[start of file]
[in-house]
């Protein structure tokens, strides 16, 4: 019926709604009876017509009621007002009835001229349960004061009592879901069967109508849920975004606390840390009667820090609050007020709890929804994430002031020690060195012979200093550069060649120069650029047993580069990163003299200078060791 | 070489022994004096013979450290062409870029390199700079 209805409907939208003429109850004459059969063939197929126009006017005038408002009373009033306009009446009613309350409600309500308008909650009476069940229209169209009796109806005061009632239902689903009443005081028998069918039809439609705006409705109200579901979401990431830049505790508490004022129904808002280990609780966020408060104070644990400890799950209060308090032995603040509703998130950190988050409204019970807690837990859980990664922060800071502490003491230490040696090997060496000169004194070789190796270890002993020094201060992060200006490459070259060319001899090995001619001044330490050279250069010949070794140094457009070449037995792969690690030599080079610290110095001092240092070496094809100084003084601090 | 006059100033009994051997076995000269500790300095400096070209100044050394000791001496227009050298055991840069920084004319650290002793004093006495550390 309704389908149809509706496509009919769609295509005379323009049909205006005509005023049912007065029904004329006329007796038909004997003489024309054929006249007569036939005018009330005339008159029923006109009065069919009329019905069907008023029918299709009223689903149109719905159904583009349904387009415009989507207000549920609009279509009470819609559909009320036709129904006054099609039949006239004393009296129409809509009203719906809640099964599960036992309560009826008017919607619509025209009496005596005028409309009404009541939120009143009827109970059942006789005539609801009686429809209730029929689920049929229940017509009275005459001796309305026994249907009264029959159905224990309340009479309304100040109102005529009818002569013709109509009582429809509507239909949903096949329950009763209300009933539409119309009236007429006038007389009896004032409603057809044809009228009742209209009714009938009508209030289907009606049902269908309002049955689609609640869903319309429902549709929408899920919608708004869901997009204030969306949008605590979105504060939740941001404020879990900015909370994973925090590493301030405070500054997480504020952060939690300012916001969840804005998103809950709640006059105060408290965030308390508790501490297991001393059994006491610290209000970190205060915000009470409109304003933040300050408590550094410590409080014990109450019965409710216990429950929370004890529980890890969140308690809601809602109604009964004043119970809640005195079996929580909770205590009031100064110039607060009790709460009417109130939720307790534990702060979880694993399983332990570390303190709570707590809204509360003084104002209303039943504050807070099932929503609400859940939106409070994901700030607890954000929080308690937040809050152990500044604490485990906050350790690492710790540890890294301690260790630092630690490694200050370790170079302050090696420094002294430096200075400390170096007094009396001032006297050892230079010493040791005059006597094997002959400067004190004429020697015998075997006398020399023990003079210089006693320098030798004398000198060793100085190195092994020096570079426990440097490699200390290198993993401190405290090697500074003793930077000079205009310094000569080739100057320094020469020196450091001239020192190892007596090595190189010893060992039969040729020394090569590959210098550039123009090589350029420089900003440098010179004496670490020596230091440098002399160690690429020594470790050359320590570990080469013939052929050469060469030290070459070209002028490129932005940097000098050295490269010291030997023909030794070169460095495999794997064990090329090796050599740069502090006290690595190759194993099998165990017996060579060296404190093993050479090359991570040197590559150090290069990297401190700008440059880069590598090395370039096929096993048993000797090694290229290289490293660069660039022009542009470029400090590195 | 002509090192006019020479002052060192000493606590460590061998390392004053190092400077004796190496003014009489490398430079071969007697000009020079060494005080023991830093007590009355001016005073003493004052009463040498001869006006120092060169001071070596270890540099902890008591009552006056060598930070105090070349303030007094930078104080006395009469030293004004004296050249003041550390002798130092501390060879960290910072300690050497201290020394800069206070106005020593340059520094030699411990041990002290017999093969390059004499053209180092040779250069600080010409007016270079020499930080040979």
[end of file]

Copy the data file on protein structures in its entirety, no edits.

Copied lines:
[in-house]
């Protein structure tokens, strides 16, 4: 019926709604009876017509009621007002009835001229349960004061009592879901069967109508849920975004606390840390009667820090609050007020709890929804994430002031020690060195012979200093550069060649120069650029047993580069990163003299200078060791 | 070489022994004096013979450290062409870029390199700079 209805409907939208003429109850004459059969063939197929126009006017005038408002009373009033306009009446009613309350409600309500308008909650009476069940229209169209009796109806005061009632239902689903009443005081028998069918039809439609705006409705109200579901979401990431830049505790508490004022129904808002280990609780966020408060104070644990400890799950209060308090032995603040509703998130950190988050409204019970807690837990859980990664922060800071502490003491230490040696090997060496000169004194070789190796270890002993020094201060992060200006490459070259060319001899090995001619001044330490050279250069010949070794140094457009070449037995792969690690030599080079610290110095001092240092070496094809100084003084601090 | 006059100033009994051997076995000269500790300095400096070209100044050394000791001496227009050298055991840069920084004319650290002793004093006495550390 309704389908149809509706496509009919769609295509005379323009049909205006005509005023049912007065029904004329006329007796038909004997003489024309054929006249007569036939005018009330005339008159029923006109009065069919009329019905069907008023029918299709009223689903149109719905159904583009349904387009415009989507207000549920609009279509009470819609559909009320036709129904006054099609039949006239004393009296129409809509009203719906809640099964599960036992309560009826008017919607619509025209009496005596005028409309009404009541939120009143009827109970059942006789005539609801009686429809209730029929689920049929229940017509009275005459001796309305026994249907009264029959159905224990309340009479309304100040109102005529009818002569013709109509009582429809509507239909949903096949329950009763209300009933539409119309009236007429006038007389009896004032409603057809044809009228009742209209009714009938009508209030289907009606049902269908309002049955689609609640869903319309429902549709929408899920919608708004869901997009204030969306949008605590979105504060939740941001404020879990900015909370994973925090590493301030405070500054997480504020952060939690300012916001969840804005998103809950709640006059105060408290965030308390508790501490297991001393059994006491610290209000970190205060915000009470409109304003933040300050408590550094410590409080014990109450019965409710216990429950929370004890529980890890969140308690809601809602109604009964004043119970809640005195079996929580909770205590009031100064110039607060009790709460009417109130939720307790534990702060979880694993399983332990570390303190709570707590809204509360003084104002209303039943504050807070099932929503609400859940939106409070994901700030607890954000929080308690937040809050152990500044604490485990906050350790690492710790540890890294301690260790630092630690490694200050370790170079302050090696420094002294430096200075400390170096007094009396001032006297050892230079010493040791005059006597094997002959400067004190004429020697015998075997006398020399023990003079210089006693320098030798004398000198060793100085190195092994020096570079426990440097490699200390290198993993401190405290090697500074003793930077000079205009310094000569080739100057320094020469020196450091001239020192190892007596090595190189010893060992039969040729020394090569590959210098550039123009090589350029420089900003440098010179004496670490020596230091440098002399160690690429020594470790050359320590570990080469013939052929050469060469030290070459070209002028490129932005940097000098050295490269010291030997023909030794070169460095495999794997064990090329090796050599740069502090006290690595190759194993099998165990017996060579060296404190093993050479090359991570040197590559150090290069990297401190700008440059880069590598090395370039096929096993048993000797090694290229290289490293660069660039022009542009470029400090590195 | 002509090192006019020479002052060192000493606590460590061998390392004053190092400077004796190496003014009489490398430079071969007697000009020079060494005080023991830093007590009355001016005073003493004052009463040498001869006006120092060169001071070596270890540099902890008591009552006056060598930070105090070349303030007094930078104080006395009469030293004004004296050249003041550390002798130092501390060879960290910072300690050497201290020394800069206070106005020593340059520094030699411990041990002290017999093969390059004499053209180092040779250069600080010409007016270079020499930080040979």